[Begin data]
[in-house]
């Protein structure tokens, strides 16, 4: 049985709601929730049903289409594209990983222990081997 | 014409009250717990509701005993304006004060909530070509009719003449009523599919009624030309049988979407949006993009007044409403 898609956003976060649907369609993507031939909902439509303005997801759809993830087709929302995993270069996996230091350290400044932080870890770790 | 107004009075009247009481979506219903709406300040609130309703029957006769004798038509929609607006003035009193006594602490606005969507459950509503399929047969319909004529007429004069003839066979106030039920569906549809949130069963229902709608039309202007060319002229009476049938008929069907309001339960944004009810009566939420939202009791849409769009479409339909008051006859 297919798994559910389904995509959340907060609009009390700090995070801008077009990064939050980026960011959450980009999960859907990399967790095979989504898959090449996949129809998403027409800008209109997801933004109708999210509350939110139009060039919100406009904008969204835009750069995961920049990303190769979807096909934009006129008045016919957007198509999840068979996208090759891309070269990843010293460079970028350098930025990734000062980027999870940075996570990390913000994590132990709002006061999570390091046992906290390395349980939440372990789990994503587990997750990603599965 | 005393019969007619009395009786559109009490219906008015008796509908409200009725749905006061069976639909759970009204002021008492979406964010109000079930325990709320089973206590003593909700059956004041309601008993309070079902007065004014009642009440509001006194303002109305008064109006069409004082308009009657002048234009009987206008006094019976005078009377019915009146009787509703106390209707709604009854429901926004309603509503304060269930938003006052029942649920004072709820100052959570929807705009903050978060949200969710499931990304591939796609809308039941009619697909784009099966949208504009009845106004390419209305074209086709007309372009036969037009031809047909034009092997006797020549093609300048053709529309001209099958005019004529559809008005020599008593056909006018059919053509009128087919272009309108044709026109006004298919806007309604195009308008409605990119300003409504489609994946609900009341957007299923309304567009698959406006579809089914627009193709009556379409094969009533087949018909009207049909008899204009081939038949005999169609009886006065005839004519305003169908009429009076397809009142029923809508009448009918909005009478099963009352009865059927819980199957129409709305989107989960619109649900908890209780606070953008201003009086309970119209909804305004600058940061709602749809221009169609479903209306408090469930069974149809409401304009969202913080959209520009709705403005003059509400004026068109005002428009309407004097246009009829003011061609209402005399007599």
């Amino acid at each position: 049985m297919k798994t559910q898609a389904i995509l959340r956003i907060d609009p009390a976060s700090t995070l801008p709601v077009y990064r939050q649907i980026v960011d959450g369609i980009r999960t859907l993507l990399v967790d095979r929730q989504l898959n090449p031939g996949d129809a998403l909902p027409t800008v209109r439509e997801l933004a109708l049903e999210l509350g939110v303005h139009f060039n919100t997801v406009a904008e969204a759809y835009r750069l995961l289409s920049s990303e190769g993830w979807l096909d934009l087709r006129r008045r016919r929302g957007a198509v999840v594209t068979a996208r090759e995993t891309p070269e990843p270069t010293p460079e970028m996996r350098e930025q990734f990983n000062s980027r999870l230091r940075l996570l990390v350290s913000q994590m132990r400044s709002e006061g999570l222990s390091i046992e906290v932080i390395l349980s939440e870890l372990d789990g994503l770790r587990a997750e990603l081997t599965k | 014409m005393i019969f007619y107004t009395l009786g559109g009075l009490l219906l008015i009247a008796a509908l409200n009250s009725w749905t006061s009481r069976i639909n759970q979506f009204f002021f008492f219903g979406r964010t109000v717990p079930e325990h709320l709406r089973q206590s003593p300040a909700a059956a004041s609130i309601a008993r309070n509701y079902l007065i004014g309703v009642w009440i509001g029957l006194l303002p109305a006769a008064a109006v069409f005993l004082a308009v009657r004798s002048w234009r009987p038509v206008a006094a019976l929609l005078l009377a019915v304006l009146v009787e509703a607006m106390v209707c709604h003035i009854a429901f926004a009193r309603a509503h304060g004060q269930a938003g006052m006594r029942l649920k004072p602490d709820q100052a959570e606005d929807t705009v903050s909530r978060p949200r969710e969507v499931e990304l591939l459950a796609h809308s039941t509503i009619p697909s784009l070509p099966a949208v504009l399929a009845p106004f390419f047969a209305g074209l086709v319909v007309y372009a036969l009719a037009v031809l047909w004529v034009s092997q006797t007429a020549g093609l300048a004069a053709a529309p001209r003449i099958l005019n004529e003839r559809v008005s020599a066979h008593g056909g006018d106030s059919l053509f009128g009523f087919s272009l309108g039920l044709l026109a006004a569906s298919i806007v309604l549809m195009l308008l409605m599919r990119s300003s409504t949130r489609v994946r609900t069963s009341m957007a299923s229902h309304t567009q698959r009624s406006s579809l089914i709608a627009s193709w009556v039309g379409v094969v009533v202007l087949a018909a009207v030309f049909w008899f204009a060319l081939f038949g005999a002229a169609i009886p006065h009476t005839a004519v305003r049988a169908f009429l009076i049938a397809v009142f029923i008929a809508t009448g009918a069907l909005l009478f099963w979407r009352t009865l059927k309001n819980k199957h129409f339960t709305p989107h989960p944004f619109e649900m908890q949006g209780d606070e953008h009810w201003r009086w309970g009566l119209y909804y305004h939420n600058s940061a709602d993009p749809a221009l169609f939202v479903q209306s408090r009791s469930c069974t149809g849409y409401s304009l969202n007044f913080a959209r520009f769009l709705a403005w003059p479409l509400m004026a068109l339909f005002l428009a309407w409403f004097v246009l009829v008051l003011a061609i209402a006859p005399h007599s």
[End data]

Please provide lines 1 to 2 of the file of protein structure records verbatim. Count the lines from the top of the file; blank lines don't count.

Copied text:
[in-house]
């Protein structure tokens, strides 16, 4: 049985709601929730049903289409594209990983222990081997 | 014409009250717990509701005993304006004060909530070509009719003449009523599919009624030309049988979407949006993009007044409403 898609956003976060649907369609993507031939909902439509303005997801759809993830087709929302995993270069996996230091350290400044932080870890770790 | 107004009075009247009481979506219903709406300040609130309703029957006769004798038509929609607006003035009193006594602490606005969507459950509503399929047969319909004529007429004069003839066979106030039920569906549809949130069963229902709608039309202007060319002229009476049938008929069907309001339960944004009810009566939420939202009791849409769009479409339909008051006859 297919798994559910389904995509959340907060609009009390700090995070801008077009990064939050980026960011959450980009999960859907990399967790095979989504898959090449996949129809998403027409800008209109997801933004109708999210509350939110139009060039919100406009904008969204835009750069995961920049990303190769979807096909934009006129008045016919957007198509999840068979996208090759891309070269990843010293460079970028350098930025990734000062980027999870940075996570990390913000994590132990709002006061999570390091046992906290390395349980939440372990789990994503587990997750990603599965 | 005393019969007619009395009786559109009490219906008015008796509908409200009725749905006061069976639909759970009204002021008492979406964010109000079930325990709320089973206590003593909700059956004041309601008993309070079902007065004014009642009440509001006194303002109305008064109006069409004082308009009657002048234009009987206008006094019976005078009377019915009146009787509703106390209707709604009854429901926004309603509503304060269930938003006052029942649920004072709820100052959570929807705009903050978060949200969710499931990304591939796609809308039941009619697909784009099966949208504009009845106004390419209305074209086709007309372009036969037009031809047909034009092997006797020549093609300048053709529309001209099958005019004529559809008005020599008593056909006018059919053509009128087919272009309108044709026109006004298919806007309604195009308008409605990119300003409504489609994946609900009341957007299923309304567009698959406006579809089914627009193709009556379409094969009533087949018909009207049909008899204009081939038949005999169609009886006065005839004519305003169908009429009076397809009142029923809508009448009918909005009478099963009352009865059927819980199957129409709305989107989960619109649900908890209780606070953008201003009086309970119209909804305004600058940061709602749809221009169609479903209306408090469930069974149809409401304009969202913080959209520009709705403005003059509400004026068109005002428009309407004097246009009829003011061609209402005399007599």